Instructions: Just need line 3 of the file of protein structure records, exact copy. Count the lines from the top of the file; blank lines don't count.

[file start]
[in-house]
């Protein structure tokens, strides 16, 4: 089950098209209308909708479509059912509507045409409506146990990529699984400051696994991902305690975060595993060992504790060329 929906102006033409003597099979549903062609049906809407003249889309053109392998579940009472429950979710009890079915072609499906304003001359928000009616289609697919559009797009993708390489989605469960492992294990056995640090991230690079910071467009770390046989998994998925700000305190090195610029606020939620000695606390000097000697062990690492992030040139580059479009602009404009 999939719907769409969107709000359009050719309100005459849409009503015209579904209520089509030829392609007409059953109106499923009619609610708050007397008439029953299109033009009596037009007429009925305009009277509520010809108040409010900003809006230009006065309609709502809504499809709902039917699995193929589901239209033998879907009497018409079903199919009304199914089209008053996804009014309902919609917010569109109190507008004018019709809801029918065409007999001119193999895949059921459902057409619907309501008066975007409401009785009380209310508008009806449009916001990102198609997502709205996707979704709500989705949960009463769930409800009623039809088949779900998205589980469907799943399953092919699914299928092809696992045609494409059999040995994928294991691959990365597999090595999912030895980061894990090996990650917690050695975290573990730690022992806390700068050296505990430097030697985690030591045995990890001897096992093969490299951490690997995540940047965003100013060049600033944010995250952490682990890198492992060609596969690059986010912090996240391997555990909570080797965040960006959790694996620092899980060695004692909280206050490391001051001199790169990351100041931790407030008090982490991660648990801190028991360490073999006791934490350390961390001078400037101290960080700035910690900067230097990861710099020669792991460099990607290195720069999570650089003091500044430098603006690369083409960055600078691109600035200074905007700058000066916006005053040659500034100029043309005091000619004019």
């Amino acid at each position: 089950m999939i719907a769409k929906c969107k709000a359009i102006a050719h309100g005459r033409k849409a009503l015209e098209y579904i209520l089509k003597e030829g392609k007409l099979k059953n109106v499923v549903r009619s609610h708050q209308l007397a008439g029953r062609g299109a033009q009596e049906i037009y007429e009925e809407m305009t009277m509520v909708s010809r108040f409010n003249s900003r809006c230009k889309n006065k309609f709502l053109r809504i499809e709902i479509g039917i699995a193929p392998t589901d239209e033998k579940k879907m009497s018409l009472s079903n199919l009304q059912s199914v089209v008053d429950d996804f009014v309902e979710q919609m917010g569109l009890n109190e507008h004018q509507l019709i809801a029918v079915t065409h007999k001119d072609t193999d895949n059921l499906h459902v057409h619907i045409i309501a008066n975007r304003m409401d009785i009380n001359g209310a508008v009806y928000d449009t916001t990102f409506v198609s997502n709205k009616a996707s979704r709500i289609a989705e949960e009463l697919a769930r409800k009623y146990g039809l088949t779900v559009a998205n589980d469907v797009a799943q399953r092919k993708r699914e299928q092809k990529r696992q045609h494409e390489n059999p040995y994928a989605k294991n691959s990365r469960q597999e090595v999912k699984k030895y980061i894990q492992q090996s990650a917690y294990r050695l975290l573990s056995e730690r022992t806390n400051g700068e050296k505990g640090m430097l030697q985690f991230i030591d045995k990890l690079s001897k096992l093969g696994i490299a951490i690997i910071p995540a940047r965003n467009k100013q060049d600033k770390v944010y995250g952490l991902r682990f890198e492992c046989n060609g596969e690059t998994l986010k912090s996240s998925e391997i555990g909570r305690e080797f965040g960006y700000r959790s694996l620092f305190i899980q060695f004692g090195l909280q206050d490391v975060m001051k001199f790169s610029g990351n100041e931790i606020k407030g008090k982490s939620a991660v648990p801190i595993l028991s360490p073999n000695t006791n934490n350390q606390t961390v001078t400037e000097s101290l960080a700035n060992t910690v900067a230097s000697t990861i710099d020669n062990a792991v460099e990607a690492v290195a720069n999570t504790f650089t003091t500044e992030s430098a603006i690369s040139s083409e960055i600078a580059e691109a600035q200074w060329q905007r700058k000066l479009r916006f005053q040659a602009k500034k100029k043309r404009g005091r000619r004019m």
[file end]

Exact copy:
């Amino acid at each position: 089950m999939i719907a769409k929906c969107k709000a359009i102006a050719h309100g005459r033409k849409a009503l015209e098209y579904i209520l089509k003597e030829g392609k007409l099979k059953n109106v499923v549903r009619s609610h708050q209308l007397a008439g029953r062609g299109a033009q009596e049906i037009y007429e009925e809407m305009t009277m509520v909708s010809r108040f409010n003249s900003r809006c230009k889309n006065k309609f709502l053109r809504i499809e709902i479509g039917i699995a193929p392998t589901d239209e033998k579940k879907m009497s018409l009472s079903n199919l009304q059912s199914v089209v008053d429950d996804f009014v309902e979710q919609m917010g569109l009890n109190e507008h004018q509507l019709i809801a029918v079915t065409h007999k001119d072609t193999d895949n059921l499906h459902v057409h619907i045409i309501a008066n975007r304003m409401d009785i009380n001359g209310a508008v009806y928000d449009t916001t990102f409506v198609s997502n709205k009616a996707s979704r709500i289609a989705e949960e009463l697919a769930r409800k009623y146990g039809l088949t779900v559009a998205n589980d469907v797009a799943q399953r092919k993708r699914e299928q092809k990529r696992q045609h494409e390489n059999p040995y994928a989605k294991n691959s990365r469960q597999e090595v999912k699984k030895y980061i894990q492992q090996s990650a917690y294990r050695l975290l573990s056995e730690r022992t806390n400051g700068e050296k505990g640090m430097l030697q985690f991230i030591d045995k990890l690079s001897k096992l093969g696994i490299a951490i690997i910071p995540a940047r965003n467009k100013q060049d600033k770390v944010y995250g952490l991902r682990f890198e492992c046989n060609g596969e690059t998994l986010k912090s996240s998925e391997i555990g909570r305690e080797f965040g960006y700000r959790s694996l620092f305190i899980q060695f004692g090195l909280q206050d490391v975060m001051k001199f790169s610029g990351n100041e931790i606020k407030g008090k982490s939620a991660v648990p801190i595993l028991s360490p073999n000695t006791n934490n350390q606390t961390v001078t400037e000097s101290l960080a700035n060992t910690v900067a230097s000697t990861i710099d020669n062990a792991v460099e990607a690492v290195a720069n999570t504790f650089t003091t500044e992030s430098a603006i690369s040139s083409e960055i600078a580059e691109a600035q200074w060329q905007r700058k000066l479009r916006f005053q040659a602009k500034k100029k043309r404009g005091r000619r004019m």